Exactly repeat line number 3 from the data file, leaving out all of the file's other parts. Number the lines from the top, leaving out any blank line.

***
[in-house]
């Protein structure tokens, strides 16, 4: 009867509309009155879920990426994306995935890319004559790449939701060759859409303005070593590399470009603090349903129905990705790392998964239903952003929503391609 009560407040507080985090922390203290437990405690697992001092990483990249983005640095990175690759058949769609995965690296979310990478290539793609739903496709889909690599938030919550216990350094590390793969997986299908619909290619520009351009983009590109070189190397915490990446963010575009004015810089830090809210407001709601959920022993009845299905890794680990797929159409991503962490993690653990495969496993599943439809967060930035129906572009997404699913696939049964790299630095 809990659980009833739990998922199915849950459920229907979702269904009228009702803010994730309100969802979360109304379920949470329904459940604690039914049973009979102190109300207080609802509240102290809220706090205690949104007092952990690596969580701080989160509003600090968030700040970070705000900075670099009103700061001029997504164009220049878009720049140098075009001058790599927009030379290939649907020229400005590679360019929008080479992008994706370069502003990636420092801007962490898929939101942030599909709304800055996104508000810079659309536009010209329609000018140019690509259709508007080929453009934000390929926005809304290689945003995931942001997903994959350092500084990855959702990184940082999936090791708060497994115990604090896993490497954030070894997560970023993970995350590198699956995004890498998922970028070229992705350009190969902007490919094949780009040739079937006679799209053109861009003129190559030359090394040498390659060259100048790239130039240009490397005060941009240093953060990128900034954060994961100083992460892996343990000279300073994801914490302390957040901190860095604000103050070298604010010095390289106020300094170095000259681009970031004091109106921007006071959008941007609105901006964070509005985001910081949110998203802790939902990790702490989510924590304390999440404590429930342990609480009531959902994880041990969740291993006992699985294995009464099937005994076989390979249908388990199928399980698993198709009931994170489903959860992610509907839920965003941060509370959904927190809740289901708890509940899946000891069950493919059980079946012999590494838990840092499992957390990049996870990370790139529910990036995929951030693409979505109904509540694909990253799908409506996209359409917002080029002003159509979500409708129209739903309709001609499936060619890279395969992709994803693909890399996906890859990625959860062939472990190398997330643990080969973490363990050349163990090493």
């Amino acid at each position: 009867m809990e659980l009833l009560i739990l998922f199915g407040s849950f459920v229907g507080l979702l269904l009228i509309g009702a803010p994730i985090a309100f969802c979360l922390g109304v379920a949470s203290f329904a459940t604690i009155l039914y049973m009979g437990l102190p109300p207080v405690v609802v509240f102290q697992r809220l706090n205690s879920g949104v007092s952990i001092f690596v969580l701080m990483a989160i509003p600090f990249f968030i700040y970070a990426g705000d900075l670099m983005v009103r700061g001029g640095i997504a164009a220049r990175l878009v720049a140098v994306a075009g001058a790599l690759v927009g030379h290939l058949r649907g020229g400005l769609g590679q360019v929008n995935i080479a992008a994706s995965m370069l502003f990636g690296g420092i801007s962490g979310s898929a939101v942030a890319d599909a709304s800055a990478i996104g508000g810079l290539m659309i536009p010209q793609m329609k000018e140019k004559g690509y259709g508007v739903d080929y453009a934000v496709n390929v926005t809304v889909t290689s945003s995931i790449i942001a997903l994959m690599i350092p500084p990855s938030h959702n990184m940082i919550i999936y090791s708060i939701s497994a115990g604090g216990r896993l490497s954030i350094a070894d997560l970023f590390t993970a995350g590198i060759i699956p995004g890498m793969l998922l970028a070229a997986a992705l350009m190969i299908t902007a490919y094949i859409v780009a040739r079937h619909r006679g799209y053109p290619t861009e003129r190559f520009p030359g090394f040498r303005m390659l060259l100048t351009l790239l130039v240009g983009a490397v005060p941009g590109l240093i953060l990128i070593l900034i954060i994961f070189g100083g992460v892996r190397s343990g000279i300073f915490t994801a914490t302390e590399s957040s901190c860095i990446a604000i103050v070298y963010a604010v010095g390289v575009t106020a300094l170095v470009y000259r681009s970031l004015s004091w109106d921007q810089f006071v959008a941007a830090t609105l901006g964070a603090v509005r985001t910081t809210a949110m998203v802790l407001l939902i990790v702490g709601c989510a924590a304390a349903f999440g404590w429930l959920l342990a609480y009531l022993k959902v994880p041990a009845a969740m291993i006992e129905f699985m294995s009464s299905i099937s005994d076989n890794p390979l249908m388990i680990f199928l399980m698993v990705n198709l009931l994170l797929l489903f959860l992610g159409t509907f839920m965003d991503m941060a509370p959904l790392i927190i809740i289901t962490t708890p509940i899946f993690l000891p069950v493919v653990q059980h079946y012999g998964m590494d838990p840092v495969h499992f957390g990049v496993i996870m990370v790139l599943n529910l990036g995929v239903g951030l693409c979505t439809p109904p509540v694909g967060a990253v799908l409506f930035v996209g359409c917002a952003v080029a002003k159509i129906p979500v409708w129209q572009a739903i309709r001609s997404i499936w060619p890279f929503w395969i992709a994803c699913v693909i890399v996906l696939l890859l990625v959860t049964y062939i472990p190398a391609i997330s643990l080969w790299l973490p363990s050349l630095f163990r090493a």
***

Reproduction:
């Amino acid at each position: 009867m809990e659980l009833l009560i739990l998922f199915g407040s849950f459920v229907g507080l979702l269904l009228i509309g009702a803010p994730i985090a309100f969802c979360l922390g109304v379920a949470s203290f329904a459940t604690i009155l039914y049973m009979g437990l102190p109300p207080v405690v609802v509240f102290q697992r809220l706090n205690s879920g949104v007092s952990i001092f690596v969580l701080m990483a989160i509003p600090f990249f968030i700040y970070a990426g705000d900075l670099m983005v009103r700061g001029g640095i997504a164009a220049r990175l878009v720049a140098v994306a075009g001058a790599l690759v927009g030379h290939l058949r649907g020229g400005l769609g590679q360019v929008n995935i080479a992008a994706s995965m370069l502003f990636g690296g420092i801007s962490g979310s898929a939101v942030a890319d599909a709304s800055a990478i996104g508000g810079l290539m659309i536009p010209q793609m329609k000018e140019k004559g690509y259709g508007v739903d080929y453009a934000v496709n390929v926005t809304v889909t290689s945003s995931i790449i942001a997903l994959m690599i350092p500084p990855s938030h959702n990184m940082i919550i999936y090791s708060i939701s497994a115990g604090g216990r896993l490497s954030i350094a070894d997560l970023f590390t993970a995350g590198i060759i699956p995004g890498m793969l998922l970028a070229a997986a992705l350009m190969i299908t902007a490919y094949i859409v780009a040739r079937h619909r006679g799209y053109p290619t861009e003129r190559f520009p030359g090394f040498r303005m390659l060259l100048t351009l790239l130039v240009g983009a490397v005060p941009g590109l240093i953060l990128i070593l900034i954060i994961f070189g100083g992460v892996r190397s343990g000279i300073f915490t994801a914490t302390e590399s957040s901190c860095i990446a604000i103050v070298y963010a604010v010095g390289v575009t106020a300094l170095v470009y000259r681009s970031l004015s004091w109106d921007q810089f006071v959008a941007a830090t609105l901006g964070a603090v509005r985001t910081t809210a949110m998203v802790l407001l939902i990790v702490g709601c989510a924590a304390a349903f999440g404590w429930l959920l342990a609480y009531l022993k959902v994880p041990a009845a969740m291993i006992e129905f699985m294995s009464s299905i099937s005994d076989n890794p390979l249908m388990i680990f199928l399980m698993v990705n198709l009931l994170l797929l489903f959860l992610g159409t509907f839920m965003d991503m941060a509370p959904l790392i927190i809740i289901t962490t708890p509940i899946f993690l000891p069950v493919v653990q059980h079946y012999g998964m590494d838990p840092v495969h499992f957390g990049v496993i996870m990370v790139l599943n529910l990036g995929v239903g951030l693409c979505t439809p109904p509540v694909g967060a990253v799908l409506f930035v996209g359409c917002a952003v080029a002003k159509i129906p979500v409708w129209q572009a739903i309709r001609s997404i499936w060619p890279f929503w395969i992709a994803c699913v693909i890399v996906l696939l890859l990625v959860t049964y062939i472990p190398a391609i997330s643990l080969w790299l973490p363990s050349l630095f163990r090493a």